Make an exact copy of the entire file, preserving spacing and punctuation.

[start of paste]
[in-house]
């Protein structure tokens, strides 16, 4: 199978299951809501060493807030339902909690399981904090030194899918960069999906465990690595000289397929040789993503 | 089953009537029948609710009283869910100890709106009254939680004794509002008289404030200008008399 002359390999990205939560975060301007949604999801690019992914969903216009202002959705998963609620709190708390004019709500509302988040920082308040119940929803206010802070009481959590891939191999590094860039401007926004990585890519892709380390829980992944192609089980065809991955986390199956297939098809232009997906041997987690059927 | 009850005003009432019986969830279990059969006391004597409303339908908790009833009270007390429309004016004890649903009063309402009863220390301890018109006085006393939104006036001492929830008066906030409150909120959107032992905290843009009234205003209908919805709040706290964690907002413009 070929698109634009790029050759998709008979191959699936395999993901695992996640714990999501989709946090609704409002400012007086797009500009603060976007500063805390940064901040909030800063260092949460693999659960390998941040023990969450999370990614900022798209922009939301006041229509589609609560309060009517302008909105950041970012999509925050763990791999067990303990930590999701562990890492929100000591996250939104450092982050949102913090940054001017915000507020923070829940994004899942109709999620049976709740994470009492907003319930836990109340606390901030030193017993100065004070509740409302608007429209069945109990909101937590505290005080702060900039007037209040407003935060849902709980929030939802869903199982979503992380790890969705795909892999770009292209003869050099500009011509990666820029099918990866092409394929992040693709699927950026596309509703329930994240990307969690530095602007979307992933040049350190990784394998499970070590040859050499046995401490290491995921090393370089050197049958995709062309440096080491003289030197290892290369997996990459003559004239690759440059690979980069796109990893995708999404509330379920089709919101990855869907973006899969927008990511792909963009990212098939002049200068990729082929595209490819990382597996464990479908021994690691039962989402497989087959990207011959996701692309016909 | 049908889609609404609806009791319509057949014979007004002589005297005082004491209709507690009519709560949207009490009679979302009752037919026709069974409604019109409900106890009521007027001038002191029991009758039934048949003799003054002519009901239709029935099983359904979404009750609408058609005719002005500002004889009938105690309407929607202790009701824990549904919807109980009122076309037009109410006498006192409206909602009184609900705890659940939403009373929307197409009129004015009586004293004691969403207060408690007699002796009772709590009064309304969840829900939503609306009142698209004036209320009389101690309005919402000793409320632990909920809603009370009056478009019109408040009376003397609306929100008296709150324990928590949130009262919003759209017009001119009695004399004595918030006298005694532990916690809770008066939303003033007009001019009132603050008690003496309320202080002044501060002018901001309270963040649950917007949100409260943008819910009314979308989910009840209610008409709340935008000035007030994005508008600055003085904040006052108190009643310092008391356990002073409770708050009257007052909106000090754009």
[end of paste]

[in-house]
């Protein structure tokens, strides 16, 4: 199978299951809501060493807030339902909690399981904090030194899918960069999906465990690595000289397929040789993503 | 089953009537029948609710009283869910100890709106009254939680004794509002008289404030200008008399 002359390999990205939560975060301007949604999801690019992914969903216009202002959705998963609620709190708390004019709500509302988040920082308040119940929803206010802070009481959590891939191999590094860039401007926004990585890519892709380390829980992944192609089980065809991955986390199956297939098809232009997906041997987690059927 | 009850005003009432019986969830279990059969006391004597409303339908908790009833009270007390429309004016004890649903009063309402009863220390301890018109006085006393939104006036001492929830008066906030409150909120959107032992905290843009009234205003209908919805709040706290964690907002413009 070929698109634009790029050759998709008979191959699936395999993901695992996640714990999501989709946090609704409002400012007086797009500009603060976007500063805390940064901040909030800063260092949460693999659960390998941040023990969450999370990614900022798209922009939301006041229509589609609560309060009517302008909105950041970012999509925050763990791999067990303990930590999701562990890492929100000591996250939104450092982050949102913090940054001017915000507020923070829940994004899942109709999620049976709740994470009492907003319930836990109340606390901030030193017993100065004070509740409302608007429209069945109990909101937590505290005080702060900039007037209040407003935060849902709980929030939802869903199982979503992380790890969705795909892999770009292209003869050099500009011509990666820029099918990866092409394929992040693709699927950026596309509703329930994240990307969690530095602007979307992933040049350190990784394998499970070590040859050499046995401490290491995921090393370089050197049958995709062309440096080491003289030197290892290369997996990459003559004239690759440059690979980069796109990893995708999404509330379920089709919101990855869907973006899969927008990511792909963009990212098939002049200068990729082929595209490819990382597996464990479908021994690691039962989402497989087959990207011959996701692309016909 | 049908889609609404609806009791319509057949014979007004002589005297005082004491209709507690009519709560949207009490009679979302009752037919026709069974409604019109409900106890009521007027001038002191029991009758039934048949003799003054002519009901239709029935099983359904979404009750609408058609005719002005500002004889009938105690309407929607202790009701824990549904919807109980009122076309037009109410006498006192409206909602009184609900705890659940939403009373929307197409009129004015009586004293004691969403207060408690007699002796009772709590009064309304969840829900939503609306009142698209004036209320009389101690309005919402000793409320632990909920809603009370009056478009019109408040009376003397609306929100008296709150324990928590949130009262919003759209017009001119009695004399004595918030006298005694532990916690809770008066939303003033007009001019009132603050008690003496309320202080002044501060002018901001309270963040649950917007949100409260943008819910009314979308989910009840209610008409709340935008000035007030994005508008600055003085904040006052108190009643310092008391356990002073409770708050009257007052909106000090754009």